Another son, Calvin O. Coleman, was born on June 18, 1865, while the family was laboring in Crawford County, Ohio,

In the US Federal Census of 1870, the John L. Coleman family appears in New Jasper, Greene County, Ohio.  He is listed with assets of $2500...about $75,000 in 2007 dollars!)  The household consisted of John, wife Mary, and the five surviving children: (Anna) Elizabeth, (Hugh) Robert, James (William), Luella, and Calvin O.

The family continued its migratory patterns over the next two years.  John L. Coleman died of cancer in Urbana, Champaign County Ohio, on February 24, 1872, at the age of 55 years, 1 month, and 22 days. He was apparently buried in Urbana, although as of this writing (2007) the location of his gravesite has not yet been established.

Significant Family Changes

Over the course of the next eight years, there were additional changes for the family. Mary located the family to Concord Township, Champaign County, Ohio, and is recorded there in the US Federal Census of 1880. She is listed as a housekeeper, a widow, with three of the children: (Anna) Elizabeth, age 23, a school teacher; James (William), age 20, a laborer; and Calvin (O.), age 14, at school. Not appearing in the household are Hugh Robert and Luella. However, (Hugh) Robert does appear as a laborer in the household of James Messich in Goshen Township, Champaign County, Ohio. Luella is listed as a servant in the household of Mary Puterbaugh in Xenia, Greene County, Ohio.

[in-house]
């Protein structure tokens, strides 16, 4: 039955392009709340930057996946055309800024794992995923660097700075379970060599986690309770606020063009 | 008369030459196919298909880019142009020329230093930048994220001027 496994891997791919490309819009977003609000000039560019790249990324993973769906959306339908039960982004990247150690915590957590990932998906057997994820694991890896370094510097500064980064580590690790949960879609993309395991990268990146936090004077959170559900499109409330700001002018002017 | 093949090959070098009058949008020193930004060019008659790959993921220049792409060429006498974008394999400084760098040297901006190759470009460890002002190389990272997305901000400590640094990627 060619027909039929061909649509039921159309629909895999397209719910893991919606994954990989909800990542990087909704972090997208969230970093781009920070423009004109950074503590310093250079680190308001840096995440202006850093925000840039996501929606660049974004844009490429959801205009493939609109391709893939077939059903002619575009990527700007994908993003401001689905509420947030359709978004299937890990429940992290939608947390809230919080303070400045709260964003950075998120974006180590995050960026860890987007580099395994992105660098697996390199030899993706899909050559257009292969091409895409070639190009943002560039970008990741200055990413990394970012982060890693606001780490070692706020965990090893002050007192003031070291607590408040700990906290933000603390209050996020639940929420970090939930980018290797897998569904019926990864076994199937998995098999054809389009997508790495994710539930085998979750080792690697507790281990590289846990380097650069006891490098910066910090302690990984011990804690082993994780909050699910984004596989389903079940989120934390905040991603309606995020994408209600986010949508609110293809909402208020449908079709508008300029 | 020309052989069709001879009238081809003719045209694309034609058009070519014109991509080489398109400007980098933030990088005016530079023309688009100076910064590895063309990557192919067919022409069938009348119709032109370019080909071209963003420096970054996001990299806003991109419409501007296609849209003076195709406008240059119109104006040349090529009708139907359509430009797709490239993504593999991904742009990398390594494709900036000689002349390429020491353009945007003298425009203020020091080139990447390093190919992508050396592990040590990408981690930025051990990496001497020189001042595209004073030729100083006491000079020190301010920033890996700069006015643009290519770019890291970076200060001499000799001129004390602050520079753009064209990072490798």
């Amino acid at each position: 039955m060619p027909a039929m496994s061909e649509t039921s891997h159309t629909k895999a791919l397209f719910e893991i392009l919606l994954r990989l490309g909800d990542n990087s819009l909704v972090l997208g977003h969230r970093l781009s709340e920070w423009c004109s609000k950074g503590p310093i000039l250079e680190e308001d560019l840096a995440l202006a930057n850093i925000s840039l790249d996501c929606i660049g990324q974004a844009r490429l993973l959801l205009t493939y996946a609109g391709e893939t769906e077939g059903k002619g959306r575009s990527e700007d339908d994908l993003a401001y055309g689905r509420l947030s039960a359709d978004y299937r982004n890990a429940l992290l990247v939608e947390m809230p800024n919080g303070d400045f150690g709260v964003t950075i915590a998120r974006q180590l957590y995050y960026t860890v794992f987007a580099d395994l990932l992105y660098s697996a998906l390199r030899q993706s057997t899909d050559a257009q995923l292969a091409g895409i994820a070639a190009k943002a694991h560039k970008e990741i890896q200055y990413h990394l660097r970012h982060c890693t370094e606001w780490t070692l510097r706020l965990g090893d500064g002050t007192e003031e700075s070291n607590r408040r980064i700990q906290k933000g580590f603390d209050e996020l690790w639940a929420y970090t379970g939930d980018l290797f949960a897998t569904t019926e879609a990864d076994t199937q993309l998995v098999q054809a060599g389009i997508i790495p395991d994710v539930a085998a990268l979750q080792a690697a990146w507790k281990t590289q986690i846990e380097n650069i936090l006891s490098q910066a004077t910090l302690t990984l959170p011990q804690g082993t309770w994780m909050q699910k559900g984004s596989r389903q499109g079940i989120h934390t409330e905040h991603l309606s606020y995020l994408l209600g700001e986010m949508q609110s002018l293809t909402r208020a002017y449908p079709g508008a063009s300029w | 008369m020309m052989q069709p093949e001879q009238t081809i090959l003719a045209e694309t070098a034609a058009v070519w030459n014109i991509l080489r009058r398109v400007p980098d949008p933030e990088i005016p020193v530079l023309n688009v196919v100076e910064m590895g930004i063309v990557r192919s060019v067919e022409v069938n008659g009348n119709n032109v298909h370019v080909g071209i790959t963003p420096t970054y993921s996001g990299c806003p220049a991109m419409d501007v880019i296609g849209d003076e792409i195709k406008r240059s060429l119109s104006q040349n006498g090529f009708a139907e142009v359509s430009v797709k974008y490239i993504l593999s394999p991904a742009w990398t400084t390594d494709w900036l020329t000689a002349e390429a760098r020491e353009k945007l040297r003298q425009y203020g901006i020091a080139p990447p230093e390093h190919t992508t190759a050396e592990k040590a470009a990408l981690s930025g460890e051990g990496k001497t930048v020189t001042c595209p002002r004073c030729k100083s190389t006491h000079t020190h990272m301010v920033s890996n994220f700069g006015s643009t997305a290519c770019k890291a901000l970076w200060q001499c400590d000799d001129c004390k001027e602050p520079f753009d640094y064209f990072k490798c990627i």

Unanswered Questions

According to the records of the Harper family of Rockbridge County, Virginia, Mary Bane Harper Coleman died on March 7, 1889, in Ohio. However, no other documentation has yet been found (2007) to substantiate this date. Her burial location is also unknown.

There is a record of a "Mary Coleman" who married William Healy or Healey, in the adjacent Shelby County, Ohio, in January 1883. This may or may not have been our "Mary Coleman." Additional research is required.